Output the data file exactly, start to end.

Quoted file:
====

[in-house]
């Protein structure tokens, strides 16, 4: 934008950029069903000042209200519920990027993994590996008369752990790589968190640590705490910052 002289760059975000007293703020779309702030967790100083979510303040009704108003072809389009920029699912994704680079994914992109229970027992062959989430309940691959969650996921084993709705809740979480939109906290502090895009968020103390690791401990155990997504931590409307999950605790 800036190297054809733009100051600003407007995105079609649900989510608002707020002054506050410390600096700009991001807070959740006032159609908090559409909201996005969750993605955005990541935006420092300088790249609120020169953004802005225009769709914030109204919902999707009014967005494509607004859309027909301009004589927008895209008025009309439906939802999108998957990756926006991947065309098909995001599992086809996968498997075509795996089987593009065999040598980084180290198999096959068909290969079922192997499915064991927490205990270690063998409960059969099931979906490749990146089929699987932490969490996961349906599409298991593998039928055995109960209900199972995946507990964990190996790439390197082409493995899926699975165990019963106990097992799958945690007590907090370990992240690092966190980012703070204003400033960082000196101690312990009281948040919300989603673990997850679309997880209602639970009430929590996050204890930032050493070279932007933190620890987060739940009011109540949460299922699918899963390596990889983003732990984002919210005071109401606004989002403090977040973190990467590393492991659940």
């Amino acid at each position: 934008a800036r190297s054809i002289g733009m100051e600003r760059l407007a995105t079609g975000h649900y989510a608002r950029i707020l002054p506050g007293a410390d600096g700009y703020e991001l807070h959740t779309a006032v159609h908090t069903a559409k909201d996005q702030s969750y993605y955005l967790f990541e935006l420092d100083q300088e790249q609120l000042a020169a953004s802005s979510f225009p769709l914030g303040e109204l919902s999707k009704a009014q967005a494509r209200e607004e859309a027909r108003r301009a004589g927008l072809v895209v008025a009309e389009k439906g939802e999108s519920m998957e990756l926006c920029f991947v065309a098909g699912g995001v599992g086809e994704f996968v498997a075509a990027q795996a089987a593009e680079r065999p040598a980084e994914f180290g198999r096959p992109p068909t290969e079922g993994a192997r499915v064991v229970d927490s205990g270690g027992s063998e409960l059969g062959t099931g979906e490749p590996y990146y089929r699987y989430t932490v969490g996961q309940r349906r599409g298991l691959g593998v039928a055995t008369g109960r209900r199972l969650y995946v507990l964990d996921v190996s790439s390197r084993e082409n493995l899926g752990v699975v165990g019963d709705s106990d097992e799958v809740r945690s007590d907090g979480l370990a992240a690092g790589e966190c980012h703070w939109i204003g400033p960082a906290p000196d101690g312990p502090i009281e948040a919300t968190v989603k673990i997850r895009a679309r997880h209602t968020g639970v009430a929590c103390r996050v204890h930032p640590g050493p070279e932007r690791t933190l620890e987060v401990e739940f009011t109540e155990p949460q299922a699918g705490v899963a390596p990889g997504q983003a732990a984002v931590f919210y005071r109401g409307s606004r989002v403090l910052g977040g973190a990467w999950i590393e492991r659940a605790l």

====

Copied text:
[in-house]
């Protein structure tokens, strides 16, 4: 934008950029069903000042209200519920990027993994590996008369752990790589968190640590705490910052 002289760059975000007293703020779309702030967790100083979510303040009704108003072809389009920029699912994704680079994914992109229970027992062959989430309940691959969650996921084993709705809740979480939109906290502090895009968020103390690791401990155990997504931590409307999950605790 800036190297054809733009100051600003407007995105079609649900989510608002707020002054506050410390600096700009991001807070959740006032159609908090559409909201996005969750993605955005990541935006420092300088790249609120020169953004802005225009769709914030109204919902999707009014967005494509607004859309027909301009004589927008895209008025009309439906939802999108998957990756926006991947065309098909995001599992086809996968498997075509795996089987593009065999040598980084180290198999096959068909290969079922192997499915064991927490205990270690063998409960059969099931979906490749990146089929699987932490969490996961349906599409298991593998039928055995109960209900199972995946507990964990190996790439390197082409493995899926699975165990019963106990097992799958945690007590907090370990992240690092966190980012703070204003400033960082000196101690312990009281948040919300989603673990997850679309997880209602639970009430929590996050204890930032050493070279932007933190620890987060739940009011109540949460299922699918899963390596990889983003732990984002919210005071109401606004989002403090977040973190990467590393492991659940």
């Amino acid at each position: 934008a800036r190297s054809i002289g733009m100051e600003r760059l407007a995105t079609g975000h649900y989510a608002r950029i707020l002054p506050g007293a410390d600096g700009y703020e991001l807070h959740t779309a006032v159609h908090t069903a559409k909201d996005q702030s969750y993605y955005l967790f990541e935006l420092d100083q300088e790249q609120l000042a020169a953004s802005s979510f225009p769709l914030g303040e109204l919902s999707k009704a009014q967005a494509r209200e607004e859309a027909r108003r301009a004589g927008l072809v895209v008025a009309e389009k439906g939802e999108s519920m998957e990756l926006c920029f991947v065309a098909g699912g995001v599992g086809e994704f996968v498997a075509a990027q795996a089987a593009e680079r065999p040598a980084e994914f180290g198999r096959p992109p068909t290969e079922g993994a192997r499915v064991v229970d927490s205990g270690g027992s063998e409960l059969g062959t099931g979906e490749p590996y990146y089929r699987y989430t932490v969490g996961q309940r349906r599409g298991l691959g593998v039928a055995t008369g109960r209900r199972l969650y995946v507990l964990d996921v190996s790439s390197r084993e082409n493995l899926g752990v699975v165990g019963d709705s106990d097992e799958v809740r945690s007590d907090g979480l370990a992240a690092g790589e966190c980012h703070w939109i204003g400033p960082a906290p000196d101690g312990p502090i009281e948040a919300t968190v989603k673990i997850r895009a679309r997880h209602t968020g639970v009430a929590c103390r996050v204890h930032p640590g050493p070279e932007r690791t933190l620890e987060v401990e739940f009011t109540e155990p949460q299922a699918g705490v899963a390596p990889g997504q983003a732990a984002v931590f919210y005071r109401g409307s606004r989002v403090l910052g977040g973190a990467w999950i590393e492991r659940a605790l």